Carl Sagan once wrote, “We were wanderers from the beginning”. As far as we know, this is true: our ancestors were nomads, crossing savannahs and jungles and forests, ever restless, in search of the next meal or friendlier climes. From the beginning, we were never entirely satisfied with our lot. The relentless push to civilization seems motivated by a single-minded desire for an ever-better life; one where at last we have beaten back the caprice of life to know happiness, satiation, and safety.
It is more than this: beyond the callings of our basic animal appetites, a deeper yearning seizes our hearts and minds. We want to know the world and our place within it. We want to understand this mysterious life, an inchoate hunger far more difficult to feed than an empty stomach. Perhaps it is in part borne of our social nature: a basic instinct to feel safe and certain through connection with something larger than ourselves. Perhaps it lies even deeper; with the arising of the human mind, the cosmos is expressing a need to behold and understand itself — a brilliant flash of sentience that illumines Indra’s Net, bearing witness to its glory.
Whatever the origins, we long to belong, and to understand. The nomadic spirit runs deep within us, we are restlessly in search of a home that seems ever to recede over the horizon, an elsewhere whose very appeal is its unattainability, its mystery, its promise of salvation and peace. The irony for this restless, curious wanderer is that we have always been home, and we have always belonged. Throughout history, we have had moments of insight that this deepest hope is true: that we are profoundly at home in the universe. This truth has never changed, but our yearning imagination has wandered far and wide, leaving our hearts heavy with anxiety, a nameless dissatisfaction with life.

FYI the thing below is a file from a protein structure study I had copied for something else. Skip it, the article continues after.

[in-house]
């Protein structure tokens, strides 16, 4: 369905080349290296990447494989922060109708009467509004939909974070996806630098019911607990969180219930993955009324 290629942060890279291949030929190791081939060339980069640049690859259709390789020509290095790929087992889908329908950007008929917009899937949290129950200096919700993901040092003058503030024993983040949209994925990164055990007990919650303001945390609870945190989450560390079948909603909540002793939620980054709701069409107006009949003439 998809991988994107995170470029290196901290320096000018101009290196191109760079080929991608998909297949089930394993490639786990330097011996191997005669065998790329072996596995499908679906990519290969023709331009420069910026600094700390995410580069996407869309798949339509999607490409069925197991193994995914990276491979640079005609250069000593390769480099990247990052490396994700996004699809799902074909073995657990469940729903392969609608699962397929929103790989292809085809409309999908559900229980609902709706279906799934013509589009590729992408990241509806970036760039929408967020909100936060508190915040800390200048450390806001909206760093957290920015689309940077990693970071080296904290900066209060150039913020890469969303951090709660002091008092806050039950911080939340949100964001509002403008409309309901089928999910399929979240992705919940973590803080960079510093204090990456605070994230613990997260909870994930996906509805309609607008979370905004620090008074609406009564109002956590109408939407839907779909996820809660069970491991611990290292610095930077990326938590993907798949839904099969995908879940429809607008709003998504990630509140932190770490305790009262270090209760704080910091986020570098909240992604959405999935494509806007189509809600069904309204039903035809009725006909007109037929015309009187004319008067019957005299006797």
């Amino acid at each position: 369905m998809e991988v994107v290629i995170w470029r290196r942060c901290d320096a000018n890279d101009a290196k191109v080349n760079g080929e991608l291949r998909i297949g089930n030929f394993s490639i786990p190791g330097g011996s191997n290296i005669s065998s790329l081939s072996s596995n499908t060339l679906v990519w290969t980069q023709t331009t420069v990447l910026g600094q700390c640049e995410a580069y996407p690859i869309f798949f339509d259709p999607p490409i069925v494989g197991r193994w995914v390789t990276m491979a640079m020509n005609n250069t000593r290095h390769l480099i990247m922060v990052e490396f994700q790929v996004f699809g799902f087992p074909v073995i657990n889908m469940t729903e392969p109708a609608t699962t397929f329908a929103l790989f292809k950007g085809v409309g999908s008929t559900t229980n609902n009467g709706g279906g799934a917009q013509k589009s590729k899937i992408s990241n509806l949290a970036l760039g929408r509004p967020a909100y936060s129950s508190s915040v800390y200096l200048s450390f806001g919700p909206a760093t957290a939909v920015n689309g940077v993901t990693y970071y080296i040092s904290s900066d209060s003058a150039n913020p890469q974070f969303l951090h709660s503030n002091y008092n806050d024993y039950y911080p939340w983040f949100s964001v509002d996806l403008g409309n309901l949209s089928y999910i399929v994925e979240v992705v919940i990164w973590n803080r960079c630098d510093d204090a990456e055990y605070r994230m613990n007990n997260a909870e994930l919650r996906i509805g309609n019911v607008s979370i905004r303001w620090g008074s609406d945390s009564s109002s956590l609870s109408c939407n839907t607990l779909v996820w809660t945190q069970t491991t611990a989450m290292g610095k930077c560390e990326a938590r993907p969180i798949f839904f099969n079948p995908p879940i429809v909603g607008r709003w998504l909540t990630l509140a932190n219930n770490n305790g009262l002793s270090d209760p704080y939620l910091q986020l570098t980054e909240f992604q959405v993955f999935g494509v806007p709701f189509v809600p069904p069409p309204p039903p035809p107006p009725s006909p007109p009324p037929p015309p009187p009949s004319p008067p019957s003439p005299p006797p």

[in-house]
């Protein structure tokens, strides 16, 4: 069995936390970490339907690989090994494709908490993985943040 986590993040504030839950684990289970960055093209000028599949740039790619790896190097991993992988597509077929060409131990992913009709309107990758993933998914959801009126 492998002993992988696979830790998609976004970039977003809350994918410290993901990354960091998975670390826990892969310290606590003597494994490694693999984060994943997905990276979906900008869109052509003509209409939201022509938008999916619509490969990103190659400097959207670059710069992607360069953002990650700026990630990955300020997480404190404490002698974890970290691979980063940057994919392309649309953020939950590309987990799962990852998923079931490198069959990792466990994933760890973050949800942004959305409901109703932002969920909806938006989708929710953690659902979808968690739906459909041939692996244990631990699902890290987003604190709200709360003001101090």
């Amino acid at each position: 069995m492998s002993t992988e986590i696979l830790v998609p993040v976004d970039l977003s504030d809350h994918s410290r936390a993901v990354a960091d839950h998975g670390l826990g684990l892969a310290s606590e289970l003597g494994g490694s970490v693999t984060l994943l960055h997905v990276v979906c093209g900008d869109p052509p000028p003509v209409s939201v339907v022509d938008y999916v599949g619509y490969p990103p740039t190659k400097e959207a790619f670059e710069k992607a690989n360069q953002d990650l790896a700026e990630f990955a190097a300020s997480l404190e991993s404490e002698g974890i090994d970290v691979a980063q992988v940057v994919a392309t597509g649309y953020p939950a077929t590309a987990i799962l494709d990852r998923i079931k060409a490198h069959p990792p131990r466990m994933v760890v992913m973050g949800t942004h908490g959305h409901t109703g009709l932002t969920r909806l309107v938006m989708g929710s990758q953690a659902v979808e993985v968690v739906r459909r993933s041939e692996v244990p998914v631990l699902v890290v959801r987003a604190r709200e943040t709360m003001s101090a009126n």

For centuries we have seen ourselves as separate from Nature and pitted against her in a titanic and desperate struggle to dominate and survive. We are struggling heroically to awaken from this nightmare.
Though it is true that life is tenuous, the world often dangerous, there is no adversary Out There, only an internal struggle to embrace this life just as it is — beauty and ugliness, miracle and horror. It would appear to be a basic truth of our human psychology that when we fully recognize our Oneness with the world, something in us lets go. It is somehow impossible for us to be at war with the world when we see that the world is us and that we are it. Peace fills our hearts and we come forth changed beings, manifesting the miracle without the distortions of struggle. Life may remain difficult, but it is enchanted with new meaning — it is, in the words of Sǿren Kierkegaard, no longer “a problem to be solved, but a mystery to be lived”.
Yet although a few of us in each age set down the struggle, most of us do not. It is a core purpose in my life to pursue an end to the delusion of separation and to convey what meager understanding I achieve to others in the hope, however vain, that this Great Peace can spread itself more broadly among us in the coming years. It is my belief that the science of today tells a powerful story about our kinship with the whole of the world, revealing quite clearly that this restless nomad has wandered far and may wander much farther still, but has never, not even for a moment, left home.
This article was written by Joshua Sandeman
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